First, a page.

There have been numerous issues affecting the Earth’s sustainability. Many of these problems have been caused by our lack of respect to Mother Earth. Having caused these problems, we can be part of the solutions. This pilot episode of “SustainabiliTALKS” with Shiela R. Castillo (a vegan climate advocate and futurist) at TessDrive.com discusses what zoonosis is and how we can prevent future pandemics from happening.
In a cattle farm in Alfonso, Cavite, a province near the Philippine capital Metro Manila, Castillo discusses zoonosis, or zoonotic diseases, that originate from animals and jump to humans.
She explains the kinds of zoonotic diseases, such as the ongoing African Swine Flu and Covid-19 pandemic, as well as MERS and SARS.
Castillo also discusses the susceptibility of certain groups of humans to zoonotic diseases, such as those with underlying diseases or comorbidities.
Castillo then enumerates the five ways by which zoonotic diseases are transmitted to humans: Through indirect contact and direct contact; via vectors such as ticks, fleas, mosquitoes and other parasitic insects; through the food we eat (such as the origin of Covid-19), and; via the water we drink and use in food preparation.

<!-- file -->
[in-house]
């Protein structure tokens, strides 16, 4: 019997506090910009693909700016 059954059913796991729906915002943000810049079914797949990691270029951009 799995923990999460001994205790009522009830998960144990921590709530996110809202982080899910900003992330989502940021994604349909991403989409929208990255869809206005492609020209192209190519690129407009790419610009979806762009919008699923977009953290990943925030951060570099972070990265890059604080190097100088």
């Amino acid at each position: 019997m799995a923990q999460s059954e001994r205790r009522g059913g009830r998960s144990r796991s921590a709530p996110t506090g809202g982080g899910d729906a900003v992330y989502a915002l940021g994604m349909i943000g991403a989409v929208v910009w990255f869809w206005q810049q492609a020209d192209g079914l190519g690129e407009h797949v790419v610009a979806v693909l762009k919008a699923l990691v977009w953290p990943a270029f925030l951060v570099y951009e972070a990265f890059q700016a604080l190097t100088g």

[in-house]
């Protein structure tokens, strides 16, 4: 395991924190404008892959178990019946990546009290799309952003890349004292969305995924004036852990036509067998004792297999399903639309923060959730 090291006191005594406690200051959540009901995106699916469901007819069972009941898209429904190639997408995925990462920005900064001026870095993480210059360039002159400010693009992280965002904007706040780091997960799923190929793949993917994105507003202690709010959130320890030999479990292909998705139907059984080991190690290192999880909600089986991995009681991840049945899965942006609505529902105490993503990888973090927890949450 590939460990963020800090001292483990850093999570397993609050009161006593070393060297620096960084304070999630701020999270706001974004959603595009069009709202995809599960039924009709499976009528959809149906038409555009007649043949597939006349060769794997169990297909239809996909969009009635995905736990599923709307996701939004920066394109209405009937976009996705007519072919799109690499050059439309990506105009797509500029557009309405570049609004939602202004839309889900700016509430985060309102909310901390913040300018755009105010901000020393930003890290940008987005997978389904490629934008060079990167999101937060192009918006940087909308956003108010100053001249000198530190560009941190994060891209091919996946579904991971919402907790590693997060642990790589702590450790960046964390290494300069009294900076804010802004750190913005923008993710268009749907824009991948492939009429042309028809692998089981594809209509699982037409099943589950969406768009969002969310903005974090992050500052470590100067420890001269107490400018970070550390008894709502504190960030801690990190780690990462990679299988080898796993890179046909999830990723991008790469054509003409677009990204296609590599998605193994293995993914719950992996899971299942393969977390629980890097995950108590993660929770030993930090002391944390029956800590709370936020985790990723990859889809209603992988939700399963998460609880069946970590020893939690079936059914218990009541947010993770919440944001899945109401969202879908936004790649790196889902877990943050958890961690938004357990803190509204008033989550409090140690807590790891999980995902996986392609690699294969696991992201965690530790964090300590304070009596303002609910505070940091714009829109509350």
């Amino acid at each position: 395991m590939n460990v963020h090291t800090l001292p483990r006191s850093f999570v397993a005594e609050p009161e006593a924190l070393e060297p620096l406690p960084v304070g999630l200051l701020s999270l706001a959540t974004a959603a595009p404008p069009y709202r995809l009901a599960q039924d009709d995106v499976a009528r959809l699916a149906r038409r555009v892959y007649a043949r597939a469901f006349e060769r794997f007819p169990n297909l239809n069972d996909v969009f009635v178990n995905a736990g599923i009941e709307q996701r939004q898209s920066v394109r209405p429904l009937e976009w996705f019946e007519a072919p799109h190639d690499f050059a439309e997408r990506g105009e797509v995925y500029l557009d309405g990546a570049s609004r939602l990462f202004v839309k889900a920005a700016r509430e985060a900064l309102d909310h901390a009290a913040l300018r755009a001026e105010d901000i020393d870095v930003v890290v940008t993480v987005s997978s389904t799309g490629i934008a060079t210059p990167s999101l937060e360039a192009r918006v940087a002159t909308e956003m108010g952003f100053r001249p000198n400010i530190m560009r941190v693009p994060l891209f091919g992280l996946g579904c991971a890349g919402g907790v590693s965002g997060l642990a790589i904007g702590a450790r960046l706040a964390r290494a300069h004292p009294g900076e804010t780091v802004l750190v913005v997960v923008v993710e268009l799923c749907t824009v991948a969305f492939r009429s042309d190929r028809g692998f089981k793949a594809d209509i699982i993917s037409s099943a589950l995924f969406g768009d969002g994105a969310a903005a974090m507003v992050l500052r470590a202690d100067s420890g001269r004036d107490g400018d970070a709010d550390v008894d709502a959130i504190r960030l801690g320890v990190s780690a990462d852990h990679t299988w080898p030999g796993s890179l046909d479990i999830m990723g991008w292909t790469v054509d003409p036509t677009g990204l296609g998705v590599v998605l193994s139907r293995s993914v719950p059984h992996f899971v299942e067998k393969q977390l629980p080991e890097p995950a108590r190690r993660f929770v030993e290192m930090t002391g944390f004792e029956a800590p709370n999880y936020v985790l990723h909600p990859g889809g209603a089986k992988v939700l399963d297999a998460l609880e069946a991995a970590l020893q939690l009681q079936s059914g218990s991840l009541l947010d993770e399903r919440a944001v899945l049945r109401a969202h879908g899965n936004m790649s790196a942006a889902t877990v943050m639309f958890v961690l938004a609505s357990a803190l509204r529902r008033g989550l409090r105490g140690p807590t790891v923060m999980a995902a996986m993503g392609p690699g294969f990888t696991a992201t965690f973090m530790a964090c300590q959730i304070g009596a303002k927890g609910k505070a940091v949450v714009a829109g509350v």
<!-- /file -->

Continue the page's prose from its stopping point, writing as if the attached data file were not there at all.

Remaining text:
Today’s human race now has first-hand experience of how it is like to live under the confining and deadly shadow of a pandemic. For over a year now, the pandemic has killed millions worldwide, and has had a lasting impact in all aspects of society and socioeconomy. By all means, Covid-19 has completely changed the way we live.
By no means, however, will Covid-19 be our first and last pandemic, if we keep doing the same things, and keep behaving the same way, which caused the pandemic in the first place.
Castillo reiterates the behavioral changes we can adopt in order to stop the spread of zoonotic diseases, such as frequent handwashing and disinfection of all frequently touched surfaces, and physical distancing. But that’s just scratching the surface.
Castillo points out that the long-lasting solution lies in changing the system altogether: By eliminating contact with animals, especially those that have been held in captivity and packed into congested spaces, such as poultry farms, piggeries, and other livestock farms; by leaving our remaining forests untouched and regenerating those that have been destroyed by human encroachment, thereby keeping potentially deadly viruses confined in these forested areas, and finally; by rethinking how we source our food, and ultimately adopting a dietary lifestyle that avoids consuming animals (which are the sources of zoonotic diseases) altogether.
Castillo concludes that, only if we make these radical changes together, then avoiding the next pandemics will become possible.